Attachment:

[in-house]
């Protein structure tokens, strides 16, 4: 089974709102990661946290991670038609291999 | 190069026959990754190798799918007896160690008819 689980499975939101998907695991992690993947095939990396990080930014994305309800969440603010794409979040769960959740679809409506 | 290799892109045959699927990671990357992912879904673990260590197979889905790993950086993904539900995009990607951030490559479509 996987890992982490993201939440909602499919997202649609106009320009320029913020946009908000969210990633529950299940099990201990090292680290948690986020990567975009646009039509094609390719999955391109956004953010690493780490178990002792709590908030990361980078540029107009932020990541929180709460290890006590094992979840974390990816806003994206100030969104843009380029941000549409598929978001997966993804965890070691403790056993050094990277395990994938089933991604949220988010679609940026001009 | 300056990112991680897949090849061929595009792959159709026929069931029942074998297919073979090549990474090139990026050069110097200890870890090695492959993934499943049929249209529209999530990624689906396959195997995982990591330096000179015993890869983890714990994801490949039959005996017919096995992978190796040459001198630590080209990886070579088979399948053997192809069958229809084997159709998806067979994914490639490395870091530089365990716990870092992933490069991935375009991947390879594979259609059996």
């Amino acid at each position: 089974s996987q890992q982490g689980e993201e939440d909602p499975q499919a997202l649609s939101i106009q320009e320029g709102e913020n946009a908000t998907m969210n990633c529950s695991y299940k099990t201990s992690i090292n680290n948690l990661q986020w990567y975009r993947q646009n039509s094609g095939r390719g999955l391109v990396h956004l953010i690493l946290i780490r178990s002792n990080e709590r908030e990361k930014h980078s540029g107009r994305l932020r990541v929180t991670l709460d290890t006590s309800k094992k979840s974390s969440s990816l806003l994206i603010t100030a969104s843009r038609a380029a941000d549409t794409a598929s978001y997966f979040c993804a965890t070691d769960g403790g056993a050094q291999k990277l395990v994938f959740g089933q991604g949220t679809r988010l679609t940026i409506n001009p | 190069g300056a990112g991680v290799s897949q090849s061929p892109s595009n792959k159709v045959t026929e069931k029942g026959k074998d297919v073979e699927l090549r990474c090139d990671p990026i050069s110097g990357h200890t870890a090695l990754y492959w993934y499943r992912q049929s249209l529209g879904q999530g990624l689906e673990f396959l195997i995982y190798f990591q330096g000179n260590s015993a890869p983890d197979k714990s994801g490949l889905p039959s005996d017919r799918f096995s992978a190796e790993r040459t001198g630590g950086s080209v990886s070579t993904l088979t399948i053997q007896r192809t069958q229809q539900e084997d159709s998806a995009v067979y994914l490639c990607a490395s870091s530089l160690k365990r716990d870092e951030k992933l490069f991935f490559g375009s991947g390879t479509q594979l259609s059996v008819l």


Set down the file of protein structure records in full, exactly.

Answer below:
[in-house]
């Protein structure tokens, strides 16, 4: 089974709102990661946290991670038609291999 | 190069026959990754190798799918007896160690008819 689980499975939101998907695991992690993947095939990396990080930014994305309800969440603010794409979040769960959740679809409506 | 290799892109045959699927990671990357992912879904673990260590197979889905790993950086993904539900995009990607951030490559479509 996987890992982490993201939440909602499919997202649609106009320009320029913020946009908000969210990633529950299940099990201990090292680290948690986020990567975009646009039509094609390719999955391109956004953010690493780490178990002792709590908030990361980078540029107009932020990541929180709460290890006590094992979840974390990816806003994206100030969104843009380029941000549409598929978001997966993804965890070691403790056993050094990277395990994938089933991604949220988010679609940026001009 | 300056990112991680897949090849061929595009792959159709026929069931029942074998297919073979090549990474090139990026050069110097200890870890090695492959993934499943049929249209529209999530990624689906396959195997995982990591330096000179015993890869983890714990994801490949039959005996017919096995992978190796040459001198630590080209990886070579088979399948053997192809069958229809084997159709998806067979994914490639490395870091530089365990716990870092992933490069991935375009991947390879594979259609059996």
């Amino acid at each position: 089974s996987q890992q982490g689980e993201e939440d909602p499975q499919a997202l649609s939101i106009q320009e320029g709102e913020n946009a908000t998907m969210n990633c529950s695991y299940k099990t201990s992690i090292n680290n948690l990661q986020w990567y975009r993947q646009n039509s094609g095939r390719g999955l391109v990396h956004l953010i690493l946290i780490r178990s002792n990080e709590r908030e990361k930014h980078s540029g107009r994305l932020r990541v929180t991670l709460d290890t006590s309800k094992k979840s974390s969440s990816l806003l994206i603010t100030a969104s843009r038609a380029a941000d549409t794409a598929s978001y997966f979040c993804a965890t070691d769960g403790g056993a050094q291999k990277l395990v994938f959740g089933q991604g949220t679809r988010l679609t940026i409506n001009p | 190069g300056a990112g991680v290799s897949q090849s061929p892109s595009n792959k159709v045959t026929e069931k029942g026959k074998d297919v073979e699927l090549r990474c090139d990671p990026i050069s110097g990357h200890t870890a090695l990754y492959w993934y499943r992912q049929s249209l529209g879904q999530g990624l689906e673990f396959l195997i995982y190798f990591q330096g000179n260590s015993a890869p983890d197979k714990s994801g490949l889905p039959s005996d017919r799918f096995s992978a190796e790993r040459t001198g630590g950086s080209v990886s070579t993904l088979t399948i053997q007896r192809t069958q229809q539900e084997d159709s998806a995009v067979y994914l490639c990607a490395s870091s530089l160690k365990r716990d870092e951030k992933l490069f991935f490559g375009s991947g390879t479509q594979l259609s059996v008819l």